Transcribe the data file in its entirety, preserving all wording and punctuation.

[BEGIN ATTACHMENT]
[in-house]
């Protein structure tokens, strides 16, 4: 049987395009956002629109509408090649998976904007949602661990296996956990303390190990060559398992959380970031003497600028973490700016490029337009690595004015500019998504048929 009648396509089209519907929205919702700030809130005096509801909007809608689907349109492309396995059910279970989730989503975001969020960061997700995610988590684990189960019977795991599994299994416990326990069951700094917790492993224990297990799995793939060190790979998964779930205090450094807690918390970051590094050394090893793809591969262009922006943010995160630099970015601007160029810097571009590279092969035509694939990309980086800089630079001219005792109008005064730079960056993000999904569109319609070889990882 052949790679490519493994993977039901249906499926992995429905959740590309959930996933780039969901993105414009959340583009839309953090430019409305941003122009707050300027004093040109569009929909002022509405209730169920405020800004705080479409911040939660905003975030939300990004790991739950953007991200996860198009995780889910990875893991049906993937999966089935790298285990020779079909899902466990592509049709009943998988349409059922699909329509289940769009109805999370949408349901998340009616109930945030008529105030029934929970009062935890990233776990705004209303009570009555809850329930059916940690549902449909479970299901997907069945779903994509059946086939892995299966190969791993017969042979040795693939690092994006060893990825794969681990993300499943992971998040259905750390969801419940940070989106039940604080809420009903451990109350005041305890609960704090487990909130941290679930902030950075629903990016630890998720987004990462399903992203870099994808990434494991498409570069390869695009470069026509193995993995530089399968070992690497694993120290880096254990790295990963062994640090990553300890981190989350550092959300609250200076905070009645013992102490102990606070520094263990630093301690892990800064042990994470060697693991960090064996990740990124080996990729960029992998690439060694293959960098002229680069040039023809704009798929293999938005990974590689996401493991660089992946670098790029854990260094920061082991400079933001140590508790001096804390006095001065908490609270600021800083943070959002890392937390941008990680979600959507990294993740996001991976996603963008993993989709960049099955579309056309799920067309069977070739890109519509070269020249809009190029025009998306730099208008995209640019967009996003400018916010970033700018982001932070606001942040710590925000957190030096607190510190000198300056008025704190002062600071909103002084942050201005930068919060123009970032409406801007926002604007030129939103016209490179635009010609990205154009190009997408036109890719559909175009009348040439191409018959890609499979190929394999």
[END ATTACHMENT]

[in-house]
């Protein structure tokens, strides 16, 4: 049987395009956002629109509408090649998976904007949602661990296996956990303390190990060559398992959380970031003497600028973490700016490029337009690595004015500019998504048929 009648396509089209519907929205919702700030809130005096509801909007809608689907349109492309396995059910279970989730989503975001969020960061997700995610988590684990189960019977795991599994299994416990326990069951700094917790492993224990297990799995793939060190790979998964779930205090450094807690918390970051590094050394090893793809591969262009922006943010995160630099970015601007160029810097571009590279092969035509694939990309980086800089630079001219005792109008005064730079960056993000999904569109319609070889990882 052949790679490519493994993977039901249906499926992995429905959740590309959930996933780039969901993105414009959340583009839309953090430019409305941003122009707050300027004093040109569009929909002022509405209730169920405020800004705080479409911040939660905003975030939300990004790991739950953007991200996860198009995780889910990875893991049906993937999966089935790298285990020779079909899902466990592509049709009943998988349409059922699909329509289940769009109805999370949408349901998340009616109930945030008529105030029934929970009062935890990233776990705004209303009570009555809850329930059916940690549902449909479970299901997907069945779903994509059946086939892995299966190969791993017969042979040795693939690092994006060893990825794969681990993300499943992971998040259905750390969801419940940070989106039940604080809420009903451990109350005041305890609960704090487990909130941290679930902030950075629903990016630890998720987004990462399903992203870099994808990434494991498409570069390869695009470069026509193995993995530089399968070992690497694993120290880096254990790295990963062994640090990553300890981190989350550092959300609250200076905070009645013992102490102990606070520094263990630093301690892990800064042990994470060697693991960090064996990740990124080996990729960029992998690439060694293959960098002229680069040039023809704009798929293999938005990974590689996401493991660089992946670098790029854990260094920061082991400079933001140590508790001096804390006095001065908490609270600021800083943070959002890392937390941008990680979600959507990294993740996001991976996603963008993993989709960049099955579309056309799920067309069977070739890109519509070269020249809009190029025009998306730099208008995209640019967009996003400018916010970033700018982001932070606001942040710590925000957190030096607190510190000198300056008025704190002062600071909103002084942050201005930068919060123009970032409406801007926002604007030129939103016209490179635009010609990205154009190009997408036109890719559909175009009348040439191409018959890609499979190929394999």